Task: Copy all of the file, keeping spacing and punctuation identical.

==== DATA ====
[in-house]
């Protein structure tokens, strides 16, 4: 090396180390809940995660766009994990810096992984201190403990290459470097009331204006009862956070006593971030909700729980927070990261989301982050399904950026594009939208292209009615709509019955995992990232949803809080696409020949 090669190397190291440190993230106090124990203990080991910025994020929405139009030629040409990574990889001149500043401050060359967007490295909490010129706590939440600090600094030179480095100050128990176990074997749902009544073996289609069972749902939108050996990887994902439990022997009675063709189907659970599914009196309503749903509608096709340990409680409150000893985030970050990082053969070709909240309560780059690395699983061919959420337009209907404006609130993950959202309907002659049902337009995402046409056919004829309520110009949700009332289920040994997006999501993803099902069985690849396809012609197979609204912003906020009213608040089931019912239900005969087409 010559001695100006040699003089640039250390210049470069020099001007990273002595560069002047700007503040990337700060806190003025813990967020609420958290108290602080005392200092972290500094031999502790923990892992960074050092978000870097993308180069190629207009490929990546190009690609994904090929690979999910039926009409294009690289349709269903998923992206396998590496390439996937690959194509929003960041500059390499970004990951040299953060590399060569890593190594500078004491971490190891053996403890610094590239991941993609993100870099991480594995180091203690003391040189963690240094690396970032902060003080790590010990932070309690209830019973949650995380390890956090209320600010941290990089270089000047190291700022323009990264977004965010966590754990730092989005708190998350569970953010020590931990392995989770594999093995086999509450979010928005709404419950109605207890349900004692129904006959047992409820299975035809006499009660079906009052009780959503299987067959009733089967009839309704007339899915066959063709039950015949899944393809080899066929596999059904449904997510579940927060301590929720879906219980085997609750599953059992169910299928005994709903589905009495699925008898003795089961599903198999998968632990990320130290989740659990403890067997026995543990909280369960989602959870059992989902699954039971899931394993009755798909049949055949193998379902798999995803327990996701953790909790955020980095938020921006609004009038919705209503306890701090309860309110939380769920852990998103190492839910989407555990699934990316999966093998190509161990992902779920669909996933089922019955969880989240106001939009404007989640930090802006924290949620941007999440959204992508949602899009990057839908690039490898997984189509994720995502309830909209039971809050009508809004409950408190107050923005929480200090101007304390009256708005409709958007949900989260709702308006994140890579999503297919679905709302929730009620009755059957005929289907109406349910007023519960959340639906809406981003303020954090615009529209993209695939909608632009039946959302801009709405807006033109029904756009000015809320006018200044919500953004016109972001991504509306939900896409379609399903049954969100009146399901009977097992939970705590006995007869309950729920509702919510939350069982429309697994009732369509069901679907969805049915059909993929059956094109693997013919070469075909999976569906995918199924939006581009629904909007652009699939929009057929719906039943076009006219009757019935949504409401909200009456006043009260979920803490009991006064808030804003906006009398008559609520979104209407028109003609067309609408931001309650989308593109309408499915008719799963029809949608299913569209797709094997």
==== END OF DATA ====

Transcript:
[in-house]
């Protein structure tokens, strides 16, 4: 090396180390809940995660766009994990810096992984201190403990290459470097009331204006009862956070006593971030909700729980927070990261989301982050399904950026594009939208292209009615709509019955995992990232949803809080696409020949 090669190397190291440190993230106090124990203990080991910025994020929405139009030629040409990574990889001149500043401050060359967007490295909490010129706590939440600090600094030179480095100050128990176990074997749902009544073996289609069972749902939108050996990887994902439990022997009675063709189907659970599914009196309503749903509608096709340990409680409150000893985030970050990082053969070709909240309560780059690395699983061919959420337009209907404006609130993950959202309907002659049902337009995402046409056919004829309520110009949700009332289920040994997006999501993803099902069985690849396809012609197979609204912003906020009213608040089931019912239900005969087409 010559001695100006040699003089640039250390210049470069020099001007990273002595560069002047700007503040990337700060806190003025813990967020609420958290108290602080005392200092972290500094031999502790923990892992960074050092978000870097993308180069190629207009490929990546190009690609994904090929690979999910039926009409294009690289349709269903998923992206396998590496390439996937690959194509929003960041500059390499970004990951040299953060590399060569890593190594500078004491971490190891053996403890610094590239991941993609993100870099991480594995180091203690003391040189963690240094690396970032902060003080790590010990932070309690209830019973949650995380390890956090209320600010941290990089270089000047190291700022323009990264977004965010966590754990730092989005708190998350569970953010020590931990392995989770594999093995086999509450979010928005709404419950109605207890349900004692129904006959047992409820299975035809006499009660079906009052009780959503299987067959009733089967009839309704007339899915066959063709039950015949899944393809080899066929596999059904449904997510579940927060301590929720879906219980085997609750599953059992169910299928005994709903589905009495699925008898003795089961599903198999998968632990990320130290989740659990403890067997026995543990909280369960989602959870059992989902699954039971899931394993009755798909049949055949193998379902798999995803327990996701953790909790955020980095938020921006609004009038919705209503306890701090309860309110939380769920852990998103190492839910989407555990699934990316999966093998190509161990992902779920669909996933089922019955969880989240106001939009404007989640930090802006924290949620941007999440959204992508949602899009990057839908690039490898997984189509994720995502309830909209039971809050009508809004409950408190107050923005929480200090101007304390009256708005409709958007949900989260709702308006994140890579999503297919679905709302929730009620009755059957005929289907109406349910007023519960959340639906809406981003303020954090615009529209993209695939909608632009039946959302801009709405807006033109029904756009000015809320006018200044919500953004016109972001991504509306939900896409379609399903049954969100009146399901009977097992939970705590006995007869309950729920509702919510939350069982429309697994009732369509069901679907969805049915059909993929059956094109693997013919070469075909999976569906995918199924939006581009629904909007652009699939929009057929719906039943076009006219009757019935949504409401909200009456006043009260979920803490009991006064808030804003906006009398008559609520979104209407028109003609067309609408931001309650989308593109309408499915008719799963029809949608299913569209797709094997």